CAMERA: HASSELBLAD H4D-60
SHUTTER SPEED: 1 SEC
FOCAL LENGTH: 28MM
APERTURE: F/11

KINETIC DRIFT (2014)

kinetic drift explores the process of lack of spatial awareness, which occurs in a microgravity environment. Without a stable gravitational reference point, astronauts experience unexpected changes in their sense of verticality. This image illustrates a Zero-G flight taken by Michael in October 2013 at the Yuri Gagarin Cosmonaut Training Center in Star City, Russia. Michael goes through the kinetic drift during a parabolic flight in a Russian Ilyushin IL-76. Over the course of 10 periods of floating in weightlessness and spatial disorientation, he captured a series of photos of the space around him, using this to make a digital reconstruction of the spatial environment.

CAMERA: HASSELBLAD H4D-60
SHUTTER SPEED: 2 SEC
FOCAL LENGTH: 50MM
APERTURE: F/16

SUPREMATIST SATELLITE (2016)

suprematist satellite was made as a tribute to the futuristic vision of Russian avant-garde artist Kazimir Malevich, who created his vision of suprematist satellites in 1920. Especially with regard to their aesthetic appearance, today’s satellites can be considered as abstract sculptures. Drawing on dozens of photographs taken at the S5 Satellite Assembly Building at Spaceport French Guiana, this image is a digital reconstruction which illustrates the technical complexity of a satellite. The visual composition of the work anticipates the futuristic weightless environment of the satellite.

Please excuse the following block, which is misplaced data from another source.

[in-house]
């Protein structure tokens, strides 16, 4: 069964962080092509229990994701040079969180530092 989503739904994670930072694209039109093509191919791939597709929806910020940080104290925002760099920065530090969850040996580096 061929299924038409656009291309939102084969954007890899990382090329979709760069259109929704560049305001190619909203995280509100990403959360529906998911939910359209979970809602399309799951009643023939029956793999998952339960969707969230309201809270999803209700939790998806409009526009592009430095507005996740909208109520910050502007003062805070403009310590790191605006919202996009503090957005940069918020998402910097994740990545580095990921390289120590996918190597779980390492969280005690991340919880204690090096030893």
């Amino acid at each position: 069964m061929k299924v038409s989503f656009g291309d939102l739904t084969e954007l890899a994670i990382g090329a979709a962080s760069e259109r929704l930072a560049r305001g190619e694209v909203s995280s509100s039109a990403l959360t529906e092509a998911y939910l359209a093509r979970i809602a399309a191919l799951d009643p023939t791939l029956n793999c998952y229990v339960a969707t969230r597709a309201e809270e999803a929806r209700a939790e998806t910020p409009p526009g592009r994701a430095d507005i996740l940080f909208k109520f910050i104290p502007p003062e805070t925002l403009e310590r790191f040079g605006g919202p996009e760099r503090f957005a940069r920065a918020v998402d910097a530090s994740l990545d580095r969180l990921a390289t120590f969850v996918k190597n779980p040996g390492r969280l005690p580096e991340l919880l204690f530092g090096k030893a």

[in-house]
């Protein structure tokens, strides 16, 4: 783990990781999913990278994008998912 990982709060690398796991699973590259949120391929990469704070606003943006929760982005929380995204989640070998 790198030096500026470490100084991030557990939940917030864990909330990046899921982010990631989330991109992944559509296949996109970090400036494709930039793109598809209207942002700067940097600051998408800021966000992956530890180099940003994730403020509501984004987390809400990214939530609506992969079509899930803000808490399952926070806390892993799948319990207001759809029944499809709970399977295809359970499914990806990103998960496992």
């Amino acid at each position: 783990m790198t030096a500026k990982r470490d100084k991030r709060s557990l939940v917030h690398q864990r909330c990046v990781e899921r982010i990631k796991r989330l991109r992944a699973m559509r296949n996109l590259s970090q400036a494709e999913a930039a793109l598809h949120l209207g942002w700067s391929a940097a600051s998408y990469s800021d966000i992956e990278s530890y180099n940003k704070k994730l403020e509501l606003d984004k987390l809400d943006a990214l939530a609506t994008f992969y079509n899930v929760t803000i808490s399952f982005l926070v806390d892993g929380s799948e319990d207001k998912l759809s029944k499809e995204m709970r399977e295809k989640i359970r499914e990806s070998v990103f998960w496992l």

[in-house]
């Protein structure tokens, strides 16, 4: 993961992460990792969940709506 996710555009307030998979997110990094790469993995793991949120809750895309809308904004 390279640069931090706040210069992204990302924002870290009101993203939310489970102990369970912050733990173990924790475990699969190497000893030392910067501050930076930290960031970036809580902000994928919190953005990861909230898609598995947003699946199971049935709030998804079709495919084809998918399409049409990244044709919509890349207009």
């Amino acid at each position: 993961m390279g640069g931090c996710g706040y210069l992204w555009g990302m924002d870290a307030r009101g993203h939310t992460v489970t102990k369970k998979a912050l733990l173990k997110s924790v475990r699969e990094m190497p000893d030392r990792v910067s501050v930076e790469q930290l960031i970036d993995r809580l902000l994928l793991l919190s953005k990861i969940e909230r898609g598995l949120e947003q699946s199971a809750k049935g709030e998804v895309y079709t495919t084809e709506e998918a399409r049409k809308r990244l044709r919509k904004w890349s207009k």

CAMERA: HASSELBLAD H4D-60

ORBITAL ASCENT (2016)

orbital ascent features the historic launch on 17 November 2016 of the Ariane 5 Rocket at the Guiana Space Centre (CSG), the European spaceport near Kourou in French Guiana. The spaceport is a high-tech facility surrounded by the Amazonian forest which creates a thrilling, surrealistic setting with its blend of a lush environment, the surface of Earth, and space exploration and its technologies.

CAMERA: HASSELBLAD H4D-60
CAMERA: HASSELBLAD H6D-100C
SHUTTER SPEED: 64 SEC
FOCAL LENGTH: 80MM
APERTURE: F/16

SIMULACRUM (2018)

simulacrum shows the Large Space Simulator at ESA´s Test Centre ESTEC in Noordwijk, the Netherlands. The chamber is an extremely complex architectural structure formed by a vertical and a horizontal cylinder. The Simulator's high-performance pumps create a vacuum one billion times lower than our standard sea level atmosphere while liquid nitrogen circulating around the simulator approximates the cryogenic temperatures of space, and an array of powerful xenon lamps reproduce the unfiltered sunlight encountered in Earth’s orbit.

I work very often with extremely large formats in my exhibitions. The incredible image quality and the super high resolution of the Hasselblad H camera are critical for my photoshoots and post production process. But the high resolution would be nothing without the precision of the lenses, so it´s the whole package that makes Hasselblad cameras so unique.

ABOUT MICHAEL NAJJAR

Contemporary German artist Michael Najjar approaches art with an interdisciplinary mindset as he re-examines the potential of images by constantly reconstructing time and space. This is done through a wide range of techniques seen in his thematically-focused series. Michael studied at the bildo Academy of Arts in Berlin from 1988 – 1993 where he received intensive training in conceptional and interdisciplinary art practices. He is one of Virgin Galactic´s Pioneer Astronauts and will be the first artist in space. See more of his work here.